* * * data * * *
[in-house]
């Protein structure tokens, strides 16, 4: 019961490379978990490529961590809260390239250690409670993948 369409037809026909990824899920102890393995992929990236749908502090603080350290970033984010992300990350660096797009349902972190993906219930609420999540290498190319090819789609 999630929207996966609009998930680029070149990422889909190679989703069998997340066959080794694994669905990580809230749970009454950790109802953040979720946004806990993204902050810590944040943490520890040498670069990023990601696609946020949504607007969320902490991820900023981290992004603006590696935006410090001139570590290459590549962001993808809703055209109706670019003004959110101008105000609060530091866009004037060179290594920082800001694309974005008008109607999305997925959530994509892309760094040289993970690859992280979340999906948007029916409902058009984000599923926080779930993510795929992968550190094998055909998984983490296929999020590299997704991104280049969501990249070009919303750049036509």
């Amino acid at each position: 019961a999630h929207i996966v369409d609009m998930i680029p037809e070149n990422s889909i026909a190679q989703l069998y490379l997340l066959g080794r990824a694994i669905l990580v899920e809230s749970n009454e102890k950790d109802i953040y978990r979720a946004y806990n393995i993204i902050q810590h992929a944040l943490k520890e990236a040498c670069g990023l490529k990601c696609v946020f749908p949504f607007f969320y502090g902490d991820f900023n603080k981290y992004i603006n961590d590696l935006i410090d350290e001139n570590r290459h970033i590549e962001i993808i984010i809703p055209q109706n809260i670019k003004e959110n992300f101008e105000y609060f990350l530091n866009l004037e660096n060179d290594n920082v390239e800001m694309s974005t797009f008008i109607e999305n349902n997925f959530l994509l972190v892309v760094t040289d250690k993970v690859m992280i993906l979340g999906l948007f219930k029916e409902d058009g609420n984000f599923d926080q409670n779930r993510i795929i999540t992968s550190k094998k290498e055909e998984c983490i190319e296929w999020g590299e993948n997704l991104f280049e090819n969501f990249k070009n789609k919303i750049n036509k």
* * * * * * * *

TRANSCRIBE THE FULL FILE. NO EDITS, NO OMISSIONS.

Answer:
[in-house]
């Protein structure tokens, strides 16, 4: 019961490379978990490529961590809260390239250690409670993948 369409037809026909990824899920102890393995992929990236749908502090603080350290970033984010992300990350660096797009349902972190993906219930609420999540290498190319090819789609 999630929207996966609009998930680029070149990422889909190679989703069998997340066959080794694994669905990580809230749970009454950790109802953040979720946004806990993204902050810590944040943490520890040498670069990023990601696609946020949504607007969320902490991820900023981290992004603006590696935006410090001139570590290459590549962001993808809703055209109706670019003004959110101008105000609060530091866009004037060179290594920082800001694309974005008008109607999305997925959530994509892309760094040289993970690859992280979340999906948007029916409902058009984000599923926080779930993510795929992968550190094998055909998984983490296929999020590299997704991104280049969501990249070009919303750049036509």
């Amino acid at each position: 019961a999630h929207i996966v369409d609009m998930i680029p037809e070149n990422s889909i026909a190679q989703l069998y490379l997340l066959g080794r990824a694994i669905l990580v899920e809230s749970n009454e102890k950790d109802i953040y978990r979720a946004y806990n393995i993204i902050q810590h992929a944040l943490k520890e990236a040498c670069g990023l490529k990601c696609v946020f749908p949504f607007f969320y502090g902490d991820f900023n603080k981290y992004i603006n961590d590696l935006i410090d350290e001139n570590r290459h970033i590549e962001i993808i984010i809703p055209q109706n809260i670019k003004e959110n992300f101008e105000y609060f990350l530091n866009l004037e660096n060179d290594n920082v390239e800001m694309s974005t797009f008008i109607e999305n349902n997925f959530l994509l972190v892309v760094t040289d250690k993970v690859m992280i993906l979340g999906l948007f219930k029916e409902d058009g609420n984000f599923d926080q409670n779930r993510i795929i999540t992968s550190k094998k290498e055909e998984c983490i190319e296929w999020g590299e993948n997704l991104f280049e090819n969501f990249k070009n789609k919303i750049n036509k």